Editorial Feature

The Mechanics of Robotic Prosthetic Legs

Discover how robotic prosthetic legs are revolutionizing mobility for amputees worldwide, overcoming challenges through advanced technology and ongoing research. Read on to explore the latest innovations and future developments in this transformative field.

In Robotics Development Laboratory: Engineers and Scientists Work on a Bionics Exoskeleton Prototype with Person Raising Bent Leg.

Image Credit: Gorodenkoff/Shutterstock.com

Introduction to Robotic Prosthetic Legs

In the US, there are over 2 million people living with limb loss,1,2 a number predicted to potentially double by 2050.2 Amputations can be devastating and can have a significant impact on a person’s psychological well-being, can affect their ability to work, and lead to disintegration within a community.1 

Robotic prosthetic legs are advanced artificial limbs that take the place of amputated legs. These devices allow people who have had leg amputations to regain motor capabilities, and in some cases, they can regain sensory feedback.3 Modern robotic prosthetic legs incorporate sensors, actuators, microprocessors, and power sources. Some devices are under development that aim to control the prosthetic legs via mind control.

Robotic prosthetic legs offer those who have experienced leg amputations access to improved mobility and a better quality of life. Currently available devices, however, face several limitations which limit their viability and utility in daily life.4 Advances in robotic prosthetic limb technology that are currently underway will hopefully make these devices more usable in the daily lives of those who have had amputations.

Components and Design Principles of Robotic Prosthetic Legs

There are several components that tend to be common across robotic prosthetic limb designs. The socket is the interface between the prosthetic leg and the terminal point of the natural limb. Sockets are often customized so that they fit comfortably to the person. A well-designed socket is vital for ensuring comfort and a secure fit.

Actuators are the components of the robotic prosthetic leg that generate movement. A range of actuators have been used in various robotic prosthetic leg designs, including electric, pneumatic, and hydraulic.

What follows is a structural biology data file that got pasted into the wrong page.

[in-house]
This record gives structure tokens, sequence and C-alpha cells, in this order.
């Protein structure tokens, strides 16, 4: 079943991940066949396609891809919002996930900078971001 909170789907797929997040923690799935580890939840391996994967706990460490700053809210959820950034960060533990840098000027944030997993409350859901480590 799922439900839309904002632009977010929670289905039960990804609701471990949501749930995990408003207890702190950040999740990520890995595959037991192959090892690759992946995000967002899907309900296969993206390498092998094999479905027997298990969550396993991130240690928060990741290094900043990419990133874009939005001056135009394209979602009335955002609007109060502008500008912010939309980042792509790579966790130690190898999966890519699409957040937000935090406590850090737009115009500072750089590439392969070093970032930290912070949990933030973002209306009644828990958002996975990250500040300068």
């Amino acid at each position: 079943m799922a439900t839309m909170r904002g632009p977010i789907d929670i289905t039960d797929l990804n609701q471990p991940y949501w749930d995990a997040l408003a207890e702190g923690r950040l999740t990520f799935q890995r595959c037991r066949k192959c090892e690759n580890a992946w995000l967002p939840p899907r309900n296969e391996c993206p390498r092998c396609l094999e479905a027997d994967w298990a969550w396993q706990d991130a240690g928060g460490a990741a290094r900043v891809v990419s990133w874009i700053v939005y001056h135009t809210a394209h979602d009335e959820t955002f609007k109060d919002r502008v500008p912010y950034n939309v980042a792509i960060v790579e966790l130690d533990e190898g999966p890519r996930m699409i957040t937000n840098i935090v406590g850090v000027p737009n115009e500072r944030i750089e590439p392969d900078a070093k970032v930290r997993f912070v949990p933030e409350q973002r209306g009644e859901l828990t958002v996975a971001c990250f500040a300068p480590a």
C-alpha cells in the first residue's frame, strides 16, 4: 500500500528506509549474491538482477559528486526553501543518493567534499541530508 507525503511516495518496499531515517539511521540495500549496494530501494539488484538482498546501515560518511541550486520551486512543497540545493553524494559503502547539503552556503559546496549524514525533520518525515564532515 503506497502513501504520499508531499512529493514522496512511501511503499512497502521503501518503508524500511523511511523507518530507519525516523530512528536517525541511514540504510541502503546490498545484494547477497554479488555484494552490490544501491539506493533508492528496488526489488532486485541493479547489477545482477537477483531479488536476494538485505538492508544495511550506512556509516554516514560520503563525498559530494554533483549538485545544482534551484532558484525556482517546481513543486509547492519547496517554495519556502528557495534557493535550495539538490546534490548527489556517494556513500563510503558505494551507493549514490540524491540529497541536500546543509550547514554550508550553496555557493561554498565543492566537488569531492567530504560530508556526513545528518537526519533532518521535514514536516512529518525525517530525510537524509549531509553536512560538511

Sensors are an important component of robotic prosthetic legs; they detect parameters that are important to managing movement, such as pressure and angle. Sensors provide feedback to enable the leg to adjust its movement in response to the wearer’s actions.

Microprocessors are a vital component of the prosthetic leg, acting as a central processor, or “brain”, where the information collected by the sensors is processed and used to coordinate movement. Microprocessors are crucial to optimizing gait patterns.

Batteries or rechargeable power sources are used to supply energy to the robotic prosthetic leg. Finally, there is a user interface that allows the user to customize the settings of the prosthetic leg.

Biomechanics of Human Gait and Prosthetic Leg Functionality

Historically, scientists have struggled to design robotics that can mimic human walking. Standing up, walking, climbing up and down stairs, and navigating inclines and uneven terrain have been challenging to replicate in robots. Particularly, the transitions between these movements, sitting to standing, standing to walking.5 Robotic prosthetic legs have yet another challenge when it comes to completing these movements - they are not wired into the user’s central nervous system and, therefore, are not in tune with the rest of their body.